Prospective Cohort Study of Uterine Fibroids and Miscarriage Risk.

Hartmann KE, Velez Edwards DR, Savitz DA, Jonsson-Funk ML, Wu P, Sundermann AC, Baird DD
Am J Epidemiol. 2017 186 (10): 1140-1148

PMID: 28591761 · PMCID: PMC5860279 · DOI:10.1093/aje/kwx062

We sought to determine the relationship of fibroids to pregnancy loss in a prospective cohort in which fibroid status was uniformly documented in early pregnancy. Participants had an intake interview, transvaginal ultrasonography, computer-assisted telephone interview, and follow-up assessment of outcomes. We recruited diverse participants for the Right From the Start study from 8 metropolitan areas in 3 states in the United States during 2000-2012. Participants were at least 18 years of age, trying to become pregnant or at less than 12 weeks' gestation, not using fertility treatments, fluent in English or Spanish, and available for telephone interviews. Miscarriage was defined as loss before 20 weeks' gestation. Fibroid presence, number, type, and volume were assessed using standardized ultrasonography methods. We used proportional hazards models to estimate associations. Among 5,512 participants, 10.4% had at least 1 fibroid, and 10.8% experienced a miscarriage. Twenty-three percent had experienced a prior miscarriage and 52% prior births. Presence of fibroids was associated with miscarriage in models without adjustments. Adjusting for key confounders indicated no increase in risk (adjusted hazard ratio = 0.83, 95% confidence interval: 0.63, 1.08). No characteristic of fibroids was associated with risk. Prior evidence attributing miscarriage to fibroids is potentially biased. These findings imply that surgical removal of fibroids to reduce risk of miscarriage deserves careful scrutiny.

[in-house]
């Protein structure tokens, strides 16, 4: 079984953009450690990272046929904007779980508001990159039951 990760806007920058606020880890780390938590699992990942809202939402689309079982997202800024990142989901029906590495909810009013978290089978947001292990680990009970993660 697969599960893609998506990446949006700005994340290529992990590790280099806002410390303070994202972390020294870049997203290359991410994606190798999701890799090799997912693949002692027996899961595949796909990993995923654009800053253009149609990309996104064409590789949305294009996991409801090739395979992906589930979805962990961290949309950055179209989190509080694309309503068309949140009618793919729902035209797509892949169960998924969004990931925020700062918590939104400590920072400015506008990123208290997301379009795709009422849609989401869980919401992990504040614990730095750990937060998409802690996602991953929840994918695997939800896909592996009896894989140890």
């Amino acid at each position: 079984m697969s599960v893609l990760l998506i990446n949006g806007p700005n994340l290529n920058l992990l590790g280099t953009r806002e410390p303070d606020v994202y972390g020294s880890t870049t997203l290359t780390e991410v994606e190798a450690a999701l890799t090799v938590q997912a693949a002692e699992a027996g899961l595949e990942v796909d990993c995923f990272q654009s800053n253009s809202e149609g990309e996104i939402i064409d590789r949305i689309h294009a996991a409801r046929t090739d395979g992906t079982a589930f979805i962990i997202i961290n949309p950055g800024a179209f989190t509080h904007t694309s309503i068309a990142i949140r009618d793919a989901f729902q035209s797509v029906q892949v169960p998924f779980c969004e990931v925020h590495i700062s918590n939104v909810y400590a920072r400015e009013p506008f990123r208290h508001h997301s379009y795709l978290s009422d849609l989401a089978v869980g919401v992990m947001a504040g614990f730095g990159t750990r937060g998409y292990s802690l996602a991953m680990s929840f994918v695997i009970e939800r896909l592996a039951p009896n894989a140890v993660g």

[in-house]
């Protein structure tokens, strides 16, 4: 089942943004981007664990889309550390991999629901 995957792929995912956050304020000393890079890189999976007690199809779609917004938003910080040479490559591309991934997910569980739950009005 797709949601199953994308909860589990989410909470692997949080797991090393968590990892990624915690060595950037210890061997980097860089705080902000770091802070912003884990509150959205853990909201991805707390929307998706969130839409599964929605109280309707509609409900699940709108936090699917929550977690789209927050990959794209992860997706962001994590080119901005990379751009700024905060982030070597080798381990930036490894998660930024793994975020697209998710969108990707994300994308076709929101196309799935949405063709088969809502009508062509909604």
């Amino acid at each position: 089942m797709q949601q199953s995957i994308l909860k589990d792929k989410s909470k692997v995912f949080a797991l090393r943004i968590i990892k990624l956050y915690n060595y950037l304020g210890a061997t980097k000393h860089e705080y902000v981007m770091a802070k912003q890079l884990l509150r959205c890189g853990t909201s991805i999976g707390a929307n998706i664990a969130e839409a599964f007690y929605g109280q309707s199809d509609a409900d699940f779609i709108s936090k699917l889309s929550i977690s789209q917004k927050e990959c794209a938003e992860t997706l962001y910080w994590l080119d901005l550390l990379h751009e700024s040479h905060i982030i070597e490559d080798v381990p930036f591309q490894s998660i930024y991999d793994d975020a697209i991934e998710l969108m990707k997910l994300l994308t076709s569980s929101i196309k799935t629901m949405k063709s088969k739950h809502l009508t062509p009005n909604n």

© The Author(s) 2017. Published by Oxford University Press on behalf of the Johns Hopkins Bloomberg School of Public Health. All rights reserved. For permissions, please e-mail: journals.permissions@oup.com.

MeSH Terms (20)

Abortion, Spontaneous Adult Comorbidity Confidence Intervals Confounding Factors (Epidemiology) Female Humans Interviews as Topic Leiomyoma Medical History Taking North Carolina Pregnancy Pregnancy Trimester, First Proportional Hazards Models Prospective Studies Reproductive History Tennessee Texas Ultrasonography Young Adult

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